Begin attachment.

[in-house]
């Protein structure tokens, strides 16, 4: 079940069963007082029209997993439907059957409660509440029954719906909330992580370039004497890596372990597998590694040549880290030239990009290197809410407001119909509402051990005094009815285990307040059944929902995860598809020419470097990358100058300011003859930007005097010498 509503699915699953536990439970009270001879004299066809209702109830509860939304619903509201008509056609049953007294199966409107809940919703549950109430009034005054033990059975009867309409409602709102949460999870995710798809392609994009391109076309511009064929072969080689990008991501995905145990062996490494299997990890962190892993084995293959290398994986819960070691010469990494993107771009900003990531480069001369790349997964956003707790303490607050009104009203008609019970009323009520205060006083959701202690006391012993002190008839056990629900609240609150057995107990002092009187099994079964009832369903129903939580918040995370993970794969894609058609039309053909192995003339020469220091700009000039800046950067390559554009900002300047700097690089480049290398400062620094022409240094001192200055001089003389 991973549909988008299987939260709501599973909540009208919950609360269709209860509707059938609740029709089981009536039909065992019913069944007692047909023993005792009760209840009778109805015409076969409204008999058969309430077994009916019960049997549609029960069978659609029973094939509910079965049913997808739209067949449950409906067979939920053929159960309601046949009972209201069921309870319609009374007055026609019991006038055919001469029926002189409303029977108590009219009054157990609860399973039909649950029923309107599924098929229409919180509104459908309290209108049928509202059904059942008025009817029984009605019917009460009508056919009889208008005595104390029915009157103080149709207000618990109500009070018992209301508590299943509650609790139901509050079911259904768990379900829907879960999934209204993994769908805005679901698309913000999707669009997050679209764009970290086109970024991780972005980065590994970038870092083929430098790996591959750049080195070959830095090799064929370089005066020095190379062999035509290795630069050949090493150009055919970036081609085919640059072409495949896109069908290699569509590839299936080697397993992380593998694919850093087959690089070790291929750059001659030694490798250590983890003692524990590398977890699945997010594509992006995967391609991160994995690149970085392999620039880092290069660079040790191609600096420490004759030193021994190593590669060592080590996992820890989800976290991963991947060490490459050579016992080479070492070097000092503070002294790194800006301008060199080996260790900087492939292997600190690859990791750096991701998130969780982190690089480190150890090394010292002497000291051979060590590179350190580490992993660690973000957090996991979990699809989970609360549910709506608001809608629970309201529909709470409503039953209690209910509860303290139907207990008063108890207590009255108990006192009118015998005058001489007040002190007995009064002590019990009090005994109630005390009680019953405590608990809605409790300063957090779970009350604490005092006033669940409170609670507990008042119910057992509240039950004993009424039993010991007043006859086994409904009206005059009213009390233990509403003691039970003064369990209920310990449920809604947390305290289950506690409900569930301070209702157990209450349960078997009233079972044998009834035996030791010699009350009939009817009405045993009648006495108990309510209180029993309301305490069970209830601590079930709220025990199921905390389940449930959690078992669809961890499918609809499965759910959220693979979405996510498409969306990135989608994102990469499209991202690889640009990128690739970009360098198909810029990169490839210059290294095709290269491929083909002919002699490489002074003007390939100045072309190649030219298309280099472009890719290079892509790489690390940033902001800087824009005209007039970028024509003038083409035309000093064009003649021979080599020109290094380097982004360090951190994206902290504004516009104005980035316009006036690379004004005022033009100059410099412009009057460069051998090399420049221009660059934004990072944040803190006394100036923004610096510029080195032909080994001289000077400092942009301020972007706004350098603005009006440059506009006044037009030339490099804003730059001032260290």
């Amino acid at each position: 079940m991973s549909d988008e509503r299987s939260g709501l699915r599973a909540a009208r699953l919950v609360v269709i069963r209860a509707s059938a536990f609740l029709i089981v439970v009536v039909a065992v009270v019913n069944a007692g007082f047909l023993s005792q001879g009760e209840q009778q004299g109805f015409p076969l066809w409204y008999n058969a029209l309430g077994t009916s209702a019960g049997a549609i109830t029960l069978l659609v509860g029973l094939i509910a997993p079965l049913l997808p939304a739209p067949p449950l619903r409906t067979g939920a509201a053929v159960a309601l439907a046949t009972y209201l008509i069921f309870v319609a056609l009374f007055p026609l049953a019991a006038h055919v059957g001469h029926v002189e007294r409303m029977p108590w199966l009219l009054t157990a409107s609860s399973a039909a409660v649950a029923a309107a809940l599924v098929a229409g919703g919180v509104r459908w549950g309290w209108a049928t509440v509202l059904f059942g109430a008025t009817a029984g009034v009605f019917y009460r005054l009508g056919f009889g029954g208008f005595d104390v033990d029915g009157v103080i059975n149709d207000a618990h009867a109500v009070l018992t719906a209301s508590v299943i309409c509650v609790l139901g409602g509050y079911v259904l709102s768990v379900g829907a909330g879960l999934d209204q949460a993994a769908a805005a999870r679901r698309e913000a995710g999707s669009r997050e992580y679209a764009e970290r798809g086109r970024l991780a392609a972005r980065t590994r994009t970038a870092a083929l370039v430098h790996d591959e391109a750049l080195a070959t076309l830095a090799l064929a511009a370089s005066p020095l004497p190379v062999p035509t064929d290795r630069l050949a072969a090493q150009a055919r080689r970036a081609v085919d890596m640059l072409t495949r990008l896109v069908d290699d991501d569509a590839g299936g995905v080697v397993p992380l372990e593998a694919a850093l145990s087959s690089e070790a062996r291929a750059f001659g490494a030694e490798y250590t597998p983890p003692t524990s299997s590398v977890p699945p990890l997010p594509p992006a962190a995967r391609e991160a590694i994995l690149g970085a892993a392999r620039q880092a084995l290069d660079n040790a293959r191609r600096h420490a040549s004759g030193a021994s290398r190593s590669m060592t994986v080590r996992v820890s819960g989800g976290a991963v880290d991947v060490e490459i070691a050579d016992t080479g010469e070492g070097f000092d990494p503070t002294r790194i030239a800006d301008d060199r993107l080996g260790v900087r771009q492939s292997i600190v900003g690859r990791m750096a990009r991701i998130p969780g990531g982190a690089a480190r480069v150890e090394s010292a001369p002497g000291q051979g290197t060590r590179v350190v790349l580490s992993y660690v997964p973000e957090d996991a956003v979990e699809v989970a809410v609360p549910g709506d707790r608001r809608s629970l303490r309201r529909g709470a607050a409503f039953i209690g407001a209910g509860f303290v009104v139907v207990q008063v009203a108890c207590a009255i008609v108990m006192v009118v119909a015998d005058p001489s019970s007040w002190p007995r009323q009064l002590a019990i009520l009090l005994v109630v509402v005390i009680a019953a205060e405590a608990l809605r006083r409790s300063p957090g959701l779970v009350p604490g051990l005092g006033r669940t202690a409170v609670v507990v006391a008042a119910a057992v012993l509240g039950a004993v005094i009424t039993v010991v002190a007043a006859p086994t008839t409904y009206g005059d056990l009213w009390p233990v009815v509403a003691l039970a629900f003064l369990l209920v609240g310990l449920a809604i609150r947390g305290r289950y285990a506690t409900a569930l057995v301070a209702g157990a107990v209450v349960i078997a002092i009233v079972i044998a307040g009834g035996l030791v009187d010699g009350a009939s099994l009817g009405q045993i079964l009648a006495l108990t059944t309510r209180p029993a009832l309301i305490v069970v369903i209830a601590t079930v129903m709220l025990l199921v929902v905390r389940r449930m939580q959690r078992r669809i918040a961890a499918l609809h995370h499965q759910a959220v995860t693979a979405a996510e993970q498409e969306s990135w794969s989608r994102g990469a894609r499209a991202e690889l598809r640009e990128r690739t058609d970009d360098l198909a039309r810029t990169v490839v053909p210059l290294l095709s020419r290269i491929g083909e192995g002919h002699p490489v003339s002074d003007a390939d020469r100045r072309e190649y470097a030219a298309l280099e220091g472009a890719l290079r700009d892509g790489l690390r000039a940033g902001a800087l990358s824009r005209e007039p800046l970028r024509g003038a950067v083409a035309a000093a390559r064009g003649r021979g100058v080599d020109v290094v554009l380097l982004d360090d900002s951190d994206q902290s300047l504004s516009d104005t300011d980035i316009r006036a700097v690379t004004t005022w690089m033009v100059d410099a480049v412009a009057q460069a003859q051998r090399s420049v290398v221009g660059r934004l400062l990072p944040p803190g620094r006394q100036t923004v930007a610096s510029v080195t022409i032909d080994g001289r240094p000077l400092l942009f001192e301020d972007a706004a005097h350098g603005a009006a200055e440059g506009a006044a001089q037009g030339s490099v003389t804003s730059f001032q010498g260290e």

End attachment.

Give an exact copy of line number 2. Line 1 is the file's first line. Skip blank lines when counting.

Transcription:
């Protein structure tokens, strides 16, 4: 079940069963007082029209997993439907059957409660509440029954719906909330992580370039004497890596372990597998590694040549880290030239990009290197809410407001119909509402051990005094009815285990307040059944929902995860598809020419470097990358100058300011003859930007005097010498 509503699915699953536990439970009270001879004299066809209702109830509860939304619903509201008509056609049953007294199966409107809940919703549950109430009034005054033990059975009867309409409602709102949460999870995710798809392609994009391109076309511009064929072969080689990008991501995905145990062996490494299997990890962190892993084995293959290398994986819960070691010469990494993107771009900003990531480069001369790349997964956003707790303490607050009104009203008609019970009323009520205060006083959701202690006391012993002190008839056990629900609240609150057995107990002092009187099994079964009832369903129903939580918040995370993970794969894609058609039309053909192995003339020469220091700009000039800046950067390559554009900002300047700097690089480049290398400062620094022409240094001192200055001089003389 991973549909988008299987939260709501599973909540009208919950609360269709209860509707059938609740029709089981009536039909065992019913069944007692047909023993005792009760209840009778109805015409076969409204008999058969309430077994009916019960049997549609029960069978659609029973094939509910079965049913997808739209067949449950409906067979939920053929159960309601046949009972209201069921309870319609009374007055026609019991006038055919001469029926002189409303029977108590009219009054157990609860399973039909649950029923309107599924098929229409919180509104459908309290209108049928509202059904059942008025009817029984009605019917009460009508056919009889208008005595104390029915009157103080149709207000618990109500009070018992209301508590299943509650609790139901509050079911259904768990379900829907879960999934209204993994769908805005679901698309913000999707669009997050679209764009970290086109970024991780972005980065590994970038870092083929430098790996591959750049080195070959830095090799064929370089005066020095190379062999035509290795630069050949090493150009055919970036081609085919640059072409495949896109069908290699569509590839299936080697397993992380593998694919850093087959690089070790291929750059001659030694490798250590983890003692524990590398977890699945997010594509992006995967391609991160994995690149970085392999620039880092290069660079040790191609600096420490004759030193021994190593590669060592080590996992820890989800976290991963991947060490490459050579016992080479070492070097000092503070002294790194800006301008060199080996260790900087492939292997600190690859990791750096991701998130969780982190690089480190150890090394010292002497000291051979060590590179350190580490992993660690973000957090996991979990699809989970609360549910709506608001809608629970309201529909709470409503039953209690209910509860303290139907207990008063108890207590009255108990006192009118015998005058001489007040002190007995009064002590019990009090005994109630005390009680019953405590608990809605409790300063957090779970009350604490005092006033669940409170609670507990008042119910057992509240039950004993009424039993010991007043006859086994409904009206005059009213009390233990509403003691039970003064369990209920310990449920809604947390305290289950506690409900569930301070209702157990209450349960078997009233079972044998009834035996030791010699009350009939009817009405045993009648006495108990309510209180029993309301305490069970209830601590079930709220025990199921905390389940449930959690078992669809961890499918609809499965759910959220693979979405996510498409969306990135989608994102990469499209991202690889640009990128690739970009360098198909810029990169490839210059290294095709290269491929083909002919002699490489002074003007390939100045072309190649030219298309280099472009890719290079892509790489690390940033902001800087824009005209007039970028024509003038083409035309000093064009003649021979080599020109290094380097982004360090951190994206902290504004516009104005980035316009006036690379004004005022033009100059410099412009009057460069051998090399420049221009660059934004990072944040803190006394100036923004610096510029080195032909080994001289000077400092942009301020972007706004350098603005009006440059506009006044037009030339490099804003730059001032260290």